With an immediate rise in anti-Semitism following last month’s conflict between Israel and Hamas in the Gaza Strip, the OU Advocacy Center, which represents Orthodox Jews in America, is winding down a massive effort in the last several weeks of having its members around the country meet with members of Congress.

The group launched its “Unite and Advocate” campaign in late May, holding virtual meetings with approximately 20 members of Congress from across the country so far, expecting to meet with more in the coming weeks.

The campaign came as a result of nationwide attacks on Jews and increasing concerns for the security of Jewish day schools and other institutions.

“The time for action is now, and this is the OU’s greatest priority. Lives are at stake both here and in Israel,” said Rabbi Moshe Hauer, OU’s executive vice president, in a news release. “To our U.S. representatives who have stepped up, and have begun speaking out and taking action to provide support to the Jewish community, we are grateful. To those who have not, we look forward to fruitful conversations.”According to the release, nearly 240 individuals from across the country signed up to participate in the campaign and were provided activism training. The volunteers then meet virtually with representatives from their areas to express their concerns.

Lindsay Barsky, OU Advocacy’s congressional affairs director, said that like other organizations, the OU has hosted lobbying missions to Capitol Hill annually and sends out action alerts throughout the year to its members to contact their representatives. But a widespread effort such as the ongoing Unite and Advocate Campaign has not been needed until now, she said.

Constituents with the Orthodox Union Advocacy Center speak with Rep. Jerry Nadler (D-N.Y.). Source: Screenshot.

A number of volunteers—business and synagogue leaders, real estate developers, executive directors of large organizations—who have joined the effort have served as leaders in their districts and so have active relationships with Congress members.

According to Barsky, the campaign is advocating that Congress support Israel’s right to defend itself from ongoing attacks by Hamas and other terrorist organizations; double funding for the Nonprofit Security Grant Program to $360 million in the fiscal year 2022, compared to $180 in 2021; and urge Congress to back the Domestic Terrorism Prevention Act, which will help federal agencies monitor cases of domestic terrorism and improve law enforcement’s ability to combat domestic terror threats.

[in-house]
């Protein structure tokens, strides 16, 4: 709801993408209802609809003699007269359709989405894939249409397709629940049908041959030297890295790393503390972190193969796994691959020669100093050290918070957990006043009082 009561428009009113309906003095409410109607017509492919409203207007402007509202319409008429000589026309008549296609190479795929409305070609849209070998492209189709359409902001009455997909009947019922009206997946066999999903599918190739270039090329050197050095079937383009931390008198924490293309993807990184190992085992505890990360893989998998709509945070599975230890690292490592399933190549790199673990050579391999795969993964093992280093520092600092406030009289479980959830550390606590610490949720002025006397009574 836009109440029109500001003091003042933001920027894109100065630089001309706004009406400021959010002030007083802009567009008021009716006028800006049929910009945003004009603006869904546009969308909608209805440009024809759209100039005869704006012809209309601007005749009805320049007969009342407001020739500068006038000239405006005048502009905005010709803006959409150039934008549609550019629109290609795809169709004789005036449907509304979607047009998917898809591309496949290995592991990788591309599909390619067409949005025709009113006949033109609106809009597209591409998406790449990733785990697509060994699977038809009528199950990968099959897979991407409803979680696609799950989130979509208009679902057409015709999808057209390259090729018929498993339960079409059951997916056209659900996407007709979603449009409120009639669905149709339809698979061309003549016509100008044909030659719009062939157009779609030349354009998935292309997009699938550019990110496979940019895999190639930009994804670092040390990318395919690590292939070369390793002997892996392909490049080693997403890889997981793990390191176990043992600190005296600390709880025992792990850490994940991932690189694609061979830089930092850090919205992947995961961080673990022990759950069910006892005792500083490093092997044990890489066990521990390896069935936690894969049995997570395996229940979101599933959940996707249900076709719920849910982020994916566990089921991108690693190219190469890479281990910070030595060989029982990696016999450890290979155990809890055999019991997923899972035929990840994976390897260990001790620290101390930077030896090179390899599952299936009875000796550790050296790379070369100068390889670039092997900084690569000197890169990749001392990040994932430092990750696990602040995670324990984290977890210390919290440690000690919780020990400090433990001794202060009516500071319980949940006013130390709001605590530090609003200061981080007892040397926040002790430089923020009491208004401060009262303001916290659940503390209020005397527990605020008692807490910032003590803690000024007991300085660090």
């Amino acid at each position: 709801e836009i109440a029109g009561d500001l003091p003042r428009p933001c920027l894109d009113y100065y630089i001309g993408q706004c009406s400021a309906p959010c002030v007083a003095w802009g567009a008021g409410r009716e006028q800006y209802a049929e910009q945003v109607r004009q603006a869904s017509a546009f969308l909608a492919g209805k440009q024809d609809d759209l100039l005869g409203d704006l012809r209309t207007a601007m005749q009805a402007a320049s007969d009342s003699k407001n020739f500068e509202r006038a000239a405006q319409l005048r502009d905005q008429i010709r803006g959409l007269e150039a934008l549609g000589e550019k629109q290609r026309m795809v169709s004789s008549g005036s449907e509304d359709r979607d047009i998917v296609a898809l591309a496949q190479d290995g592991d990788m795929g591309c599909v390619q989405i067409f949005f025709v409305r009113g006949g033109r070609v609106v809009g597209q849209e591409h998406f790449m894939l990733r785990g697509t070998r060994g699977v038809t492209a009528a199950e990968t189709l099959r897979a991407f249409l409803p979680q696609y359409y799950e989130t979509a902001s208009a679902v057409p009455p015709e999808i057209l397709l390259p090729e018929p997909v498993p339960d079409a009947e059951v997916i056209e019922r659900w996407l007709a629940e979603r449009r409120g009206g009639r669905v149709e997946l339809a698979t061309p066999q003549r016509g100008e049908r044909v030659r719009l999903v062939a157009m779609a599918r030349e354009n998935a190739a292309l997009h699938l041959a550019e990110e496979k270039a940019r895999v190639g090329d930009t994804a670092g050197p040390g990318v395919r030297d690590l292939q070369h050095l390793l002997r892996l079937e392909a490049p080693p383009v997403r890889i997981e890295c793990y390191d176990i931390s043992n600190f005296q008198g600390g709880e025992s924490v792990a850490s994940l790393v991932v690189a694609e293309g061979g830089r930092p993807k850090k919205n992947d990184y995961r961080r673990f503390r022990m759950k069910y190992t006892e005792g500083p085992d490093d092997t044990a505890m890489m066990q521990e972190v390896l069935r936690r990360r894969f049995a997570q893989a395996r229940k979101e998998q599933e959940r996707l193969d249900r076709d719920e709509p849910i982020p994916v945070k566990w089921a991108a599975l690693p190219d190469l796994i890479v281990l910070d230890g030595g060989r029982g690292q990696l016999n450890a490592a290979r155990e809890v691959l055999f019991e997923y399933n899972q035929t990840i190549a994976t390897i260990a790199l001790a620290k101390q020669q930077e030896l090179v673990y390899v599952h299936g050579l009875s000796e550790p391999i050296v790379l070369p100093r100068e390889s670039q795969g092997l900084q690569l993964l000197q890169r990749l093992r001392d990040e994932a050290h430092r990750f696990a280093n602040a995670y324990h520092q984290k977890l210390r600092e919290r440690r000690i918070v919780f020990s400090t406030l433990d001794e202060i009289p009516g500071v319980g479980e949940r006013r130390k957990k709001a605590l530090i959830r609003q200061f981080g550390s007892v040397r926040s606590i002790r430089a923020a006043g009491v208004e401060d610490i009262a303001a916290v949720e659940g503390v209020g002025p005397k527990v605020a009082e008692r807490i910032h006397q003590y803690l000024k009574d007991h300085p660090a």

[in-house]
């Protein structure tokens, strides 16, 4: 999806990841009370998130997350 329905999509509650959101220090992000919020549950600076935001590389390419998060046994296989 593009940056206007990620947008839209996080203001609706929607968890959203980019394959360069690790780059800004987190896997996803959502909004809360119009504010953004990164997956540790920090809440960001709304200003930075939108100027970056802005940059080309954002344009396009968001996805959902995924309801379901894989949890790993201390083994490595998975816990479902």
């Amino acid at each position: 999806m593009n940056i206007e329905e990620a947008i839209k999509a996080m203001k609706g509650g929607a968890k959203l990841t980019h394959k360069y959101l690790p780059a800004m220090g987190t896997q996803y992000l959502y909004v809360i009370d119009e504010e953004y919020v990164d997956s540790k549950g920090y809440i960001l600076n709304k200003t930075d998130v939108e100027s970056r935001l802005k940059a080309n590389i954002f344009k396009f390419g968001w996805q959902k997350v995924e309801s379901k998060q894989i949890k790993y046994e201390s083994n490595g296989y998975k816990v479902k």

The campaign is also asking the members to urge U.S. President Joe Biden to nominate a Special Envoy to Monitor and Combat anti-Semitism, and for the members of Congress to make public statements condemning the recent waves of anti-Semitism in the United States.

Barsky said that while U.S. representatives are accustomed to hearing regularly from lobbyists about concerns, it’s quite another for the representatives to hear firsthand from their constituents about how the current climate of anti-Semitism is affecting them.

“During these meetings, we’ve had members share terrible personal instances of anti-Semitism that the representatives and their staff had no idea occurred on a day-to-day basis,” reported Barsky. “It’s one thing for the members of Congress to speak or debate about such things from a conceptual standpoint, but it’s another thing altogether for the representatives to hear Americans who’ve come from places like Paris, who came from Iran [which kicked out its Jews years ago], who came from countries where it’s been very difficult for Jews to live with any feeling of safety, to then share with the representatives that here—in major American hubs such as Midtown Manhattan, they’re afraid to go out wearing a Star of David or a head covering.”

She added, “That’s not something that our representatives hear every day.”

Barsky also noted that neither the community members nor the representatives in the meetings shied away from controversy.

“We’ve had uncomfortable conversations with our good friends in the Democratic Party about what’s going on in the progressive wing and how we can support them as they combat that hostility towards Israel in Congress because it’s not easy for them,” said Barsky.

Public officials, she concluded, must be outspoken about anti-Semitism; otherwise, it provides cover for more anti-Semitic acts.

And that, she insisted, is “unacceptable and un-American.”


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